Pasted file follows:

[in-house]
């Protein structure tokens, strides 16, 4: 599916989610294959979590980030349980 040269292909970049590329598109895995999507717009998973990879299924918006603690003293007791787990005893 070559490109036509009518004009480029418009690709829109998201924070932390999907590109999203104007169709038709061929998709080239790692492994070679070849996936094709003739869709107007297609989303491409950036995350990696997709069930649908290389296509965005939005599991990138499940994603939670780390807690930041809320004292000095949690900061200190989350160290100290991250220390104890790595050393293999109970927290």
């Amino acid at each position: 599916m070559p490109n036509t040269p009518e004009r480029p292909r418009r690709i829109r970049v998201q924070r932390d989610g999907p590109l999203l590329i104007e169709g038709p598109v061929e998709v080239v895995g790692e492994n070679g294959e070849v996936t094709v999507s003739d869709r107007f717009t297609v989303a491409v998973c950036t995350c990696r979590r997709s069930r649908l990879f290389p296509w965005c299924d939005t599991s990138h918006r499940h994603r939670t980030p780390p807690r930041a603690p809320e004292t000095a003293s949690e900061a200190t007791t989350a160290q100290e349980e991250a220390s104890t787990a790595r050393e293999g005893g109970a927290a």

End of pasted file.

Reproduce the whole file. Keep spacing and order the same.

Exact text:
[in-house]
């Protein structure tokens, strides 16, 4: 599916989610294959979590980030349980 040269292909970049590329598109895995999507717009998973990879299924918006603690003293007791787990005893 070559490109036509009518004009480029418009690709829109998201924070932390999907590109999203104007169709038709061929998709080239790692492994070679070849996936094709003739869709107007297609989303491409950036995350990696997709069930649908290389296509965005939005599991990138499940994603939670780390807690930041809320004292000095949690900061200190989350160290100290991250220390104890790595050393293999109970927290």
């Amino acid at each position: 599916m070559p490109n036509t040269p009518e004009r480029p292909r418009r690709i829109r970049v998201q924070r932390d989610g999907p590109l999203l590329i104007e169709g038709p598109v061929e998709v080239v895995g790692e492994n070679g294959e070849v996936t094709v999507s003739d869709r107007f717009t297609v989303a491409v998973c950036t995350c990696r979590r997709s069930r649908l990879f290389p296509w965005c299924d939005t599991s990138h918006r499940h994603r939670t980030p780390p807690r930041a603690p809320e004292t000095a003293s949690e900061a200190t007791t989350a160290q100290e349980e991250a220390s104890t787990a790595r050393e293999g005893g109970a927290a």